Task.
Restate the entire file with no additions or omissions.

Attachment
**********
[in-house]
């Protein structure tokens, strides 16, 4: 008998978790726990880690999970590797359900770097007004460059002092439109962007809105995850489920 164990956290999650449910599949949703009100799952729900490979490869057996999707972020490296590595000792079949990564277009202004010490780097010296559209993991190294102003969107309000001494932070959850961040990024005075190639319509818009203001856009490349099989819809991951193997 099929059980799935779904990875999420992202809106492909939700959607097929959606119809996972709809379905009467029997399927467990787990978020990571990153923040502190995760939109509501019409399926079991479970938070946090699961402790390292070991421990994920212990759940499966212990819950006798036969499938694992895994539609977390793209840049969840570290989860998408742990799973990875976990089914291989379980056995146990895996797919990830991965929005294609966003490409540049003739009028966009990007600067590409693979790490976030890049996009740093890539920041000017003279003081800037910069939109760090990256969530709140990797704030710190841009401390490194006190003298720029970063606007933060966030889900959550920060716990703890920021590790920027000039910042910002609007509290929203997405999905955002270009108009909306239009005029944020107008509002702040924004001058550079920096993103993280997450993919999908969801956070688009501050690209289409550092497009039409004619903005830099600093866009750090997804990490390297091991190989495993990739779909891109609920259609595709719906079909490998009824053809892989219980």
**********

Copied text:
[in-house]
């Protein structure tokens, strides 16, 4: 008998978790726990880690999970590797359900770097007004460059002092439109962007809105995850489920 164990956290999650449910599949949703009100799952729900490979490869057996999707972020490296590595000792079949990564277009202004010490780097010296559209993991190294102003969107309000001494932070959850961040990024005075190639319509818009203001856009490349099989819809991951193997 099929059980799935779904990875999420992202809106492909939700959607097929959606119809996972709809379905009467029997399927467990787990978020990571990153923040502190995760939109509501019409399926079991479970938070946090699961402790390292070991421990994920212990759940499966212990819950006798036969499938694992895994539609977390793209840049969840570290989860998408742990799973990875976990089914291989379980056995146990895996797919990830991965929005294609966003490409540049003739009028966009990007600067590409693979790490976030890049996009740093890539920041000017003279003081800037910069939109760090990256969530709140990797704030710190841009401390490194006190003298720029970063606007933060966030889900959550920060716990703890920021590790920027000039910042910002609007509290929203997405999905955002270009108009909306239009005029944020107008509002702040924004001058550079920096993103993280997450993919999908969801956070688009501050690209289409550092497009039409004619903005830099600093866009750090997804990490390297091991190989495993990739779909891109609920259609595709719906079909490998009824053809892989219980």